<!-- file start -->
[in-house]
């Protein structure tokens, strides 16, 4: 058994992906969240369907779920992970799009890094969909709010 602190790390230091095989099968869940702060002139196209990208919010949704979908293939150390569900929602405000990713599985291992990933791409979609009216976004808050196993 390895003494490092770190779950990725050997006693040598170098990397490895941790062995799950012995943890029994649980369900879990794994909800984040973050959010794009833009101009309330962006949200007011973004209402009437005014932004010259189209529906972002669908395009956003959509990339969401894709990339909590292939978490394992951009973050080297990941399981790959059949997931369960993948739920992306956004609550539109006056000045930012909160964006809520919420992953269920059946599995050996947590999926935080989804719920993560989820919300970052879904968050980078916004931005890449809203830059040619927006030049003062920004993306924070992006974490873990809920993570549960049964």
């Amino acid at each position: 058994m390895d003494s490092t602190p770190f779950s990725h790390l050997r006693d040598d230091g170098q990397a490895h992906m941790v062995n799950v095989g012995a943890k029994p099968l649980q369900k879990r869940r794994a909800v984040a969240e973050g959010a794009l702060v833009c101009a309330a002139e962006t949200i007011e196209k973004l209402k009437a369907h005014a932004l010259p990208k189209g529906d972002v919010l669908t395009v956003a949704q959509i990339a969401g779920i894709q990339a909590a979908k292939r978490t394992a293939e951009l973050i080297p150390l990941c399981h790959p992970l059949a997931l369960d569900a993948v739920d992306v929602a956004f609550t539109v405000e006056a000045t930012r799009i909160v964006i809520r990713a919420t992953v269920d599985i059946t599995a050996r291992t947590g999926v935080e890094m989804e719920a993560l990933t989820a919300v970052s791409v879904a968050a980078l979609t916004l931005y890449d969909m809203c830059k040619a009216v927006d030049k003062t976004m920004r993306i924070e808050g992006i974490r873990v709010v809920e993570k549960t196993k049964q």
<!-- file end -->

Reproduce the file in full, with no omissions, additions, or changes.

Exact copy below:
[in-house]
């Protein structure tokens, strides 16, 4: 058994992906969240369907779920992970799009890094969909709010 602190790390230091095989099968869940702060002139196209990208919010949704979908293939150390569900929602405000990713599985291992990933791409979609009216976004808050196993 390895003494490092770190779950990725050997006693040598170098990397490895941790062995799950012995943890029994649980369900879990794994909800984040973050959010794009833009101009309330962006949200007011973004209402009437005014932004010259189209529906972002669908395009956003959509990339969401894709990339909590292939978490394992951009973050080297990941399981790959059949997931369960993948739920992306956004609550539109006056000045930012909160964006809520919420992953269920059946599995050996947590999926935080989804719920993560989820919300970052879904968050980078916004931005890449809203830059040619927006030049003062920004993306924070992006974490873990809920993570549960049964």
């Amino acid at each position: 058994m390895d003494s490092t602190p770190f779950s990725h790390l050997r006693d040598d230091g170098q990397a490895h992906m941790v062995n799950v095989g012995a943890k029994p099968l649980q369900k879990r869940r794994a909800v984040a969240e973050g959010a794009l702060v833009c101009a309330a002139e962006t949200i007011e196209k973004l209402k009437a369907h005014a932004l010259p990208k189209g529906d972002v919010l669908t395009v956003a949704q959509i990339a969401g779920i894709q990339a909590a979908k292939r978490t394992a293939e951009l973050i080297p150390l990941c399981h790959p992970l059949a997931l369960d569900a993948v739920d992306v929602a956004f609550t539109v405000e006056a000045t930012r799009i909160v964006i809520r990713a919420t992953v269920d599985i059946t599995a050996r291992t947590g999926v935080e890094m989804e719920a993560l990933t989820a919300v970052s791409v879904a968050a980078l979609t916004l931005y890449d969909m809203c830059k040619a009216v927006d030049k003062t976004m920004r993306i924070e808050g992006i974490r873990v709010v809920e993570k549960t196993k049964q």